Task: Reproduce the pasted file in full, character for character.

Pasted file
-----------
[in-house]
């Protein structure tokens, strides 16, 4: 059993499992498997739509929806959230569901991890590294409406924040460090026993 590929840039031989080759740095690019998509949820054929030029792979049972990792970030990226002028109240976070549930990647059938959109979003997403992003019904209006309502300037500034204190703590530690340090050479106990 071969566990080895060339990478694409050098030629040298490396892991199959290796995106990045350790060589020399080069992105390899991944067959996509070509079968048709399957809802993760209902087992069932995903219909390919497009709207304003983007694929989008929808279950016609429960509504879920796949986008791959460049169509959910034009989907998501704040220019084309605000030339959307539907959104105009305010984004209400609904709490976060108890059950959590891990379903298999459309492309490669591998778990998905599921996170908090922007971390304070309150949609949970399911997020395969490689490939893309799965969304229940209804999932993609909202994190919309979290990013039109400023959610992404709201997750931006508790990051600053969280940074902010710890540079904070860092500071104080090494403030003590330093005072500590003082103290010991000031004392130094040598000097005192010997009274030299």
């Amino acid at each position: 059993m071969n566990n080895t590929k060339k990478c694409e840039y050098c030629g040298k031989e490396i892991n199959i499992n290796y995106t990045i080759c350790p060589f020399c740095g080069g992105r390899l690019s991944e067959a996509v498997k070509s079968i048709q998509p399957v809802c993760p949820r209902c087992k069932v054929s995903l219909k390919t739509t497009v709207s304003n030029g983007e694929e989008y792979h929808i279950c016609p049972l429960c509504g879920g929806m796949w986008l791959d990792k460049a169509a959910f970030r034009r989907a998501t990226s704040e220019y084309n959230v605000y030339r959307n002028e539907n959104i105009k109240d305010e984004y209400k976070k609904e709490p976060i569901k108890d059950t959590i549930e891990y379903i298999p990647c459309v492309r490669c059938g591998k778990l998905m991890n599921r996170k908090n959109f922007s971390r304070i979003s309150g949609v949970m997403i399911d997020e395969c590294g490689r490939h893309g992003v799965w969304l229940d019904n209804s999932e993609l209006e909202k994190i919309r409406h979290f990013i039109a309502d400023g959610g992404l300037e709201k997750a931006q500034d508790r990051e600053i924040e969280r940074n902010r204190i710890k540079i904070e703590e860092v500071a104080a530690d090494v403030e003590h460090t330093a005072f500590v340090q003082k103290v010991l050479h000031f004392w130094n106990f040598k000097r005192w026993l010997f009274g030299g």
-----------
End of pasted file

[in-house]
């Protein structure tokens, strides 16, 4: 059993499992498997739509929806959230569901991890590294409406924040460090026993 590929840039031989080759740095690019998509949820054929030029792979049972990792970030990226002028109240976070549930990647059938959109979003997403992003019904209006309502300037500034204190703590530690340090050479106990 071969566990080895060339990478694409050098030629040298490396892991199959290796995106990045350790060589020399080069992105390899991944067959996509070509079968048709399957809802993760209902087992069932995903219909390919497009709207304003983007694929989008929808279950016609429960509504879920796949986008791959460049169509959910034009989907998501704040220019084309605000030339959307539907959104105009305010984004209400609904709490976060108890059950959590891990379903298999459309492309490669591998778990998905599921996170908090922007971390304070309150949609949970399911997020395969490689490939893309799965969304229940209804999932993609909202994190919309979290990013039109400023959610992404709201997750931006508790990051600053969280940074902010710890540079904070860092500071104080090494403030003590330093005072500590003082103290010991000031004392130094040598000097005192010997009274030299």
């Amino acid at each position: 059993m071969n566990n080895t590929k060339k990478c694409e840039y050098c030629g040298k031989e490396i892991n199959i499992n290796y995106t990045i080759c350790p060589f020399c740095g080069g992105r390899l690019s991944e067959a996509v498997k070509s079968i048709q998509p399957v809802c993760p949820r209902c087992k069932v054929s995903l219909k390919t739509t497009v709207s304003n030029g983007e694929e989008y792979h929808i279950c016609p049972l429960c509504g879920g929806m796949w986008l791959d990792k460049a169509a959910f970030r034009r989907a998501t990226s704040e220019y084309n959230v605000y030339r959307n002028e539907n959104i105009k109240d305010e984004y209400k976070k609904e709490p976060i569901k108890d059950t959590i549930e891990y379903i298999p990647c459309v492309r490669c059938g591998k778990l998905m991890n599921r996170k908090n959109f922007s971390r304070i979003s309150g949609v949970m997403i399911d997020e395969c590294g490689r490939h893309g992003v799965w969304l229940d019904n209804s999932e993609l209006e909202k994190i919309r409406h979290f990013i039109a309502d400023g959610g992404l300037e709201k997750a931006q500034d508790r990051e600053i924040e969280r940074n902010r204190i710890k540079i904070e703590e860092v500071a104080a530690d090494v403030e003590h460090t330093a005072f500590v340090q003082k103290v010991l050479h000031f004392w130094n106990f040598k000097r005192w026993l010997f009274g030299g």